It would seem that after decades of progressives trying to point out the fact that the prison system isn’t set up to actually rehabilitate people, someone who once supported it has now seen the light. Bernard Kerik was once the Commissioner of the New York City Police Department, but was sentenced to four years in prison for various forms of corruption, including tax evasion and lying to federal officials. After spending three years behind bars and one year under house arrest, he is now speaking out against the system that he once vehemently defended.
During a recent interview on The Today Show he briefly discussed his experiences while in prison and illustrated the absurdity of mandatory minimum drug sentences by producing a nickel and explaining that he met people in the prison who had only an amount of cocaine on them equal to the weight of that nickel when they were arrested, yet they were automatically sentenced to 10 years in prison.
Some are incredulous, preferring to believe that Kerik has selfish motives, but the light he is shining on the broken justice system far outweighs whatever personal gain he may get from becoming an advocate.
Opposing Views gets to the meat of the matter when they quote Kerik as saying:
“Anybody that thinks that you can take these young black men out of Baltimore and D.C., give them a ten-year sentence for five grams of cocaine, and then believe that they’re going to return to society a better person ten years from now, when you give them no life improvement skills, when you give them no real rehabilitation. That is not benefiting society.”
Conservatives continue to falsely believe that harshly punishing criminals will somehow reduce crime, but they are wrong for two reasons.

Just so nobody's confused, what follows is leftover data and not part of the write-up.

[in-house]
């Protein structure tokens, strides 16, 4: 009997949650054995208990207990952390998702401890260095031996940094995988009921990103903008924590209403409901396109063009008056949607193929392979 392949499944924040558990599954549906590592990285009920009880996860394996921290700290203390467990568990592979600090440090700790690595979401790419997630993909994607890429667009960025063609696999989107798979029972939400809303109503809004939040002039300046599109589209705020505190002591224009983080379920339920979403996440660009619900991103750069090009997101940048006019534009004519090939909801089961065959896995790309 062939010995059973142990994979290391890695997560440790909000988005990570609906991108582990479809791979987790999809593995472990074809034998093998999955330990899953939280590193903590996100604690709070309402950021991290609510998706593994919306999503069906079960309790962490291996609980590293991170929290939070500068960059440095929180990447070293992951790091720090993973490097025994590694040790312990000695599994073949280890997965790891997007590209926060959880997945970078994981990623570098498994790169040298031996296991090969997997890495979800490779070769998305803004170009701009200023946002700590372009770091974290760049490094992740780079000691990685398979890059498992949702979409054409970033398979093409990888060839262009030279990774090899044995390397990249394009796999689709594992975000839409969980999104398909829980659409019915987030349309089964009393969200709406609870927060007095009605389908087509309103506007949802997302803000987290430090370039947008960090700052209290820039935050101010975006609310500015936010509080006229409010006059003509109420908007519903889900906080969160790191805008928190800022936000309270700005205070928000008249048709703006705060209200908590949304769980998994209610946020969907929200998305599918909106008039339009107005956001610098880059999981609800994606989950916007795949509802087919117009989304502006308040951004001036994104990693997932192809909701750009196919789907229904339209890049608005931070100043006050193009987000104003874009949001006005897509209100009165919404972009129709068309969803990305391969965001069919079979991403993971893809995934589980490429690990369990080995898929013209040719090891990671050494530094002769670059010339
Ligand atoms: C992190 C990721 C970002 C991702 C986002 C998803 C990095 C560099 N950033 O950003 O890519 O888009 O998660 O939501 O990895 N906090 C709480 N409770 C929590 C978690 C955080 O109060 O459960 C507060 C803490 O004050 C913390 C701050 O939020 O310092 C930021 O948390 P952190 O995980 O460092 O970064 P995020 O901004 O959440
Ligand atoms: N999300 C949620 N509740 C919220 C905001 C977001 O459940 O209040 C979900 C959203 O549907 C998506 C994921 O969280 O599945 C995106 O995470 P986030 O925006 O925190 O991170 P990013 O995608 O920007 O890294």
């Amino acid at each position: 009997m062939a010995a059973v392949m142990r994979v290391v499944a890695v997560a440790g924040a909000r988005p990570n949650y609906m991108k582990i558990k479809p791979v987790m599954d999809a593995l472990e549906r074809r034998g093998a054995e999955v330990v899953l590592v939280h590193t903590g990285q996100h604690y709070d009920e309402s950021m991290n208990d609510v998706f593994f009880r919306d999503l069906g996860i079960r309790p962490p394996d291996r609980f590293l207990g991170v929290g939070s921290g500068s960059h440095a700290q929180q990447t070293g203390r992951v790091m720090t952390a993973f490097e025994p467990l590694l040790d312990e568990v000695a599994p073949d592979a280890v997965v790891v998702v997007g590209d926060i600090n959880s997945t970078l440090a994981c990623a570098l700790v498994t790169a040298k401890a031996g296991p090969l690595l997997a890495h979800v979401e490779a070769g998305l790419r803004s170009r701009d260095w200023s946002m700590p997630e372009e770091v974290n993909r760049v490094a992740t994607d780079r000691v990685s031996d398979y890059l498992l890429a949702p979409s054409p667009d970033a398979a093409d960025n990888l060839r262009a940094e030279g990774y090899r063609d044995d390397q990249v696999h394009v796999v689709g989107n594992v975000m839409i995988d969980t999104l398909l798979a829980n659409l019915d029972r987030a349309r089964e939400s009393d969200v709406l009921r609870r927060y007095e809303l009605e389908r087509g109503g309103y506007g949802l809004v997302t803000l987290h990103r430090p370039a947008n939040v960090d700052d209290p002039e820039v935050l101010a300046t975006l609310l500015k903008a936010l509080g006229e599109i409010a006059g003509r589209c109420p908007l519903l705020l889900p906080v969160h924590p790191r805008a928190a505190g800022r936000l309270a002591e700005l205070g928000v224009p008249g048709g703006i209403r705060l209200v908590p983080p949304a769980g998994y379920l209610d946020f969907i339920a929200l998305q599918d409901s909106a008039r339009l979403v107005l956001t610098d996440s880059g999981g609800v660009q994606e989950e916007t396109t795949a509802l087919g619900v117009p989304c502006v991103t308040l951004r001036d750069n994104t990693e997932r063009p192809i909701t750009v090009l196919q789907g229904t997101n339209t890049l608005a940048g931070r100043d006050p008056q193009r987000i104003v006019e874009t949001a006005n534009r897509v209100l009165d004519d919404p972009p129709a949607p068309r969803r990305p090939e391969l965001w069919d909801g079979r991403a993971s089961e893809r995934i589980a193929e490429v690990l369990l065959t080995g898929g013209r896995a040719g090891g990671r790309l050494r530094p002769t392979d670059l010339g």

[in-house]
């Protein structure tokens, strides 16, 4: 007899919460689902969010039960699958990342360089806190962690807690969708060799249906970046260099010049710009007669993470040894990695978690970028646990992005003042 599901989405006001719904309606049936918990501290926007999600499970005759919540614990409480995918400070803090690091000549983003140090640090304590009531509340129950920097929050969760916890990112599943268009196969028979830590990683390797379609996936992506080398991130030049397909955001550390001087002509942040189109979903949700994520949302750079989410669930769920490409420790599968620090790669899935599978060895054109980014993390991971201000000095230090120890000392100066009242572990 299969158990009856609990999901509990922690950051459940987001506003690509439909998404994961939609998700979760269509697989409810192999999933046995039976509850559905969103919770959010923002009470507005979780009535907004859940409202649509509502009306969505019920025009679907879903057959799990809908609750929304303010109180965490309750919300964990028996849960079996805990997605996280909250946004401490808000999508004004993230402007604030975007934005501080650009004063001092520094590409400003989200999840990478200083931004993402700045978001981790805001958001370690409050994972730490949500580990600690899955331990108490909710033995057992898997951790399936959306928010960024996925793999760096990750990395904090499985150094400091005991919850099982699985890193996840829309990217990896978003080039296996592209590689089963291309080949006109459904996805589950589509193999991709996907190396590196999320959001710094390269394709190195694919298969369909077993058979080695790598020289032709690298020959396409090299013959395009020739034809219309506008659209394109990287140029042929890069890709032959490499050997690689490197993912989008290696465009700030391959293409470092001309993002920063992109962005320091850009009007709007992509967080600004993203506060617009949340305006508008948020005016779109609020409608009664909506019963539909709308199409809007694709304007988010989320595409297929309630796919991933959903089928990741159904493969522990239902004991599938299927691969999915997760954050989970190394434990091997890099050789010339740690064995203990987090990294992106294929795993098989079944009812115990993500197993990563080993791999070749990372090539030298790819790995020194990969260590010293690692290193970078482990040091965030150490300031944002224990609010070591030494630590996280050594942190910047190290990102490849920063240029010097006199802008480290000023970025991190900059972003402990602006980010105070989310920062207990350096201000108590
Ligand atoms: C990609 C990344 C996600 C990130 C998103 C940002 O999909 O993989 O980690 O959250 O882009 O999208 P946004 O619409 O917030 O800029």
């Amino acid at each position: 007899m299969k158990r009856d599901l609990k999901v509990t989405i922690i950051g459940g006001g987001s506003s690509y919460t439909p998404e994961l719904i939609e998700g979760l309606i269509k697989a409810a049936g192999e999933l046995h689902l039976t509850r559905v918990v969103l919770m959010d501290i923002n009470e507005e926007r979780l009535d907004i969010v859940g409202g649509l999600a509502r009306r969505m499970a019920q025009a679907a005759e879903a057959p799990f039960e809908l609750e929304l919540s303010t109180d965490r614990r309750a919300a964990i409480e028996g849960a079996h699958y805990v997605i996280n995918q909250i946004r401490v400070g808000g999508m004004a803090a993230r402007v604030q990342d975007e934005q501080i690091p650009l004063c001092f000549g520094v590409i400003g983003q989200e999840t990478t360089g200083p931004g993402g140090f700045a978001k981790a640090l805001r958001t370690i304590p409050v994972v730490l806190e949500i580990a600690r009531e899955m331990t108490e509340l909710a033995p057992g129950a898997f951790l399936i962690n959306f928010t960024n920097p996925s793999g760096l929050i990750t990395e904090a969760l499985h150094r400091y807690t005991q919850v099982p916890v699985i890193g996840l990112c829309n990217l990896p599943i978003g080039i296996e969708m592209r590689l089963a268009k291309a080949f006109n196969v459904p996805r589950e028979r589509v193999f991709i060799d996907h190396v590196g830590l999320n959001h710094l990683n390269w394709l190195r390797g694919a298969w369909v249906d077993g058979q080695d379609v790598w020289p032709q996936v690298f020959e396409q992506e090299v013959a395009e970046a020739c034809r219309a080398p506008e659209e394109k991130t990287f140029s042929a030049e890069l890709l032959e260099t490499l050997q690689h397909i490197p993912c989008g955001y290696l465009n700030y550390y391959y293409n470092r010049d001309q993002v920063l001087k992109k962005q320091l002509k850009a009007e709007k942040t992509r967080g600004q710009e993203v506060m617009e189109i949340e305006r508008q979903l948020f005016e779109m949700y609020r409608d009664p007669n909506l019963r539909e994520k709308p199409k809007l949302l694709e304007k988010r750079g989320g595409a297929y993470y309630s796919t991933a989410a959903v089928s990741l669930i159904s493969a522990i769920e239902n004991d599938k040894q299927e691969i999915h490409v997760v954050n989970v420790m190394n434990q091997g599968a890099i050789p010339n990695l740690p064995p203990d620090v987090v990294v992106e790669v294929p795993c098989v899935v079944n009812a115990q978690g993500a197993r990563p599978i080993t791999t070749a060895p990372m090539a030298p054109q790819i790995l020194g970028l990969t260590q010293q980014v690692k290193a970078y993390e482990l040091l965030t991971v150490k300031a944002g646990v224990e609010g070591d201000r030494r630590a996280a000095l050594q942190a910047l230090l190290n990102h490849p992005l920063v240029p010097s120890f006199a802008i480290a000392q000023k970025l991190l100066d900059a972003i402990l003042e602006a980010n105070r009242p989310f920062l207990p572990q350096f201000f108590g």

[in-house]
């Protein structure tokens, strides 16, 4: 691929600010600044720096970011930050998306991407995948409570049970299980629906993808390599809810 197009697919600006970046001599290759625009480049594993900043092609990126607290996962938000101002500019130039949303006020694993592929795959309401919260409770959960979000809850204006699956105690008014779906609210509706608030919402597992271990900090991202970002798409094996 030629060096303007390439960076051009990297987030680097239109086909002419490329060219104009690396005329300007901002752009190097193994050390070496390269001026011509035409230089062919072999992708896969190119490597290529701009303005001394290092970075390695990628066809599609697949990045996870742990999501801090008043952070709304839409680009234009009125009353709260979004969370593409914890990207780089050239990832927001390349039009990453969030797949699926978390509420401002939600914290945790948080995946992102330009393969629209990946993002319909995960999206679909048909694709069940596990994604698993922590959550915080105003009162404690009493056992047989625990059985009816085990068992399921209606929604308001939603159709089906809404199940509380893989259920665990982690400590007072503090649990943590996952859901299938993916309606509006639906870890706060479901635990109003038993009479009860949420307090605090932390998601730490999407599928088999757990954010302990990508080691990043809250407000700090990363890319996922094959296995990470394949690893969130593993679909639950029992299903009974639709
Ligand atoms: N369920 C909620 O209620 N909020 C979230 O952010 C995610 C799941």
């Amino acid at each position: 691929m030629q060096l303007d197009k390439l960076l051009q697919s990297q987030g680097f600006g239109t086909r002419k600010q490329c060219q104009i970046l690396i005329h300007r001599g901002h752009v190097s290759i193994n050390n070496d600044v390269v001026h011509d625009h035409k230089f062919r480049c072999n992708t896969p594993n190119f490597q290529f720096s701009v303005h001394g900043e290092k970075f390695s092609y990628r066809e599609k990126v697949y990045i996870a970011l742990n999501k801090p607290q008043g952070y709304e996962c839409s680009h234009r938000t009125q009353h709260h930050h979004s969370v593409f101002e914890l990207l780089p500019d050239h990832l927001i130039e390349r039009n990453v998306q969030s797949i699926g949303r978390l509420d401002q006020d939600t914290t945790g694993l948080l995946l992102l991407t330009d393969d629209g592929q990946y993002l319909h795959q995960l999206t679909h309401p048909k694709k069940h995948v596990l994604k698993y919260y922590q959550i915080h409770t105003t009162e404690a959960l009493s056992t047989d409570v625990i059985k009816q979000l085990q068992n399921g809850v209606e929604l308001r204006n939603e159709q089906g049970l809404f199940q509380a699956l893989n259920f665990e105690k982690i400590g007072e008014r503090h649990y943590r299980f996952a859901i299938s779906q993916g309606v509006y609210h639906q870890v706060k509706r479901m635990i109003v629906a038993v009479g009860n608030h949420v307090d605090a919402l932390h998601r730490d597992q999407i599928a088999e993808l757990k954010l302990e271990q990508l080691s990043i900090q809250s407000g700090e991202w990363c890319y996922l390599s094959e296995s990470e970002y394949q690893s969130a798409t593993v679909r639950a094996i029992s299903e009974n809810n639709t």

The first reason is that crimes are committed from emotion, and no amount of punishment will stop all crimes from occurring.
The second reason they’re wrong is because the system is designed to hold people down, not lift them up. When a man or woman leaves prison they are left with very few options. Many employers will not hire them, and unless they have a supportive family to live with, many others end up without a home. Add to this the trauma and stress caused by being in prison and the scars they leave, and it isn’t surprising that more than half of all men released from prison end up back in jail. Though considering how much the private jail taskmasters love all those bodies filling their overcrowded prisons, it isn’t surprising that Republicans continue to support the system as it is.
Progress is not smooth, it is a slow and jerking path towards a better world, and hopefully Kerik’s revelation that, “If the American people and members of Congress saw what I saw, there would be anger, there would be outrage, and there would be change, because nobody would stand for it,” can push the cause forward. As someone once connected to the very people whose opinions need to change, perhaps he can get through to enough of them to create another large step forward.
Watch the Today Show interview with Kerik here: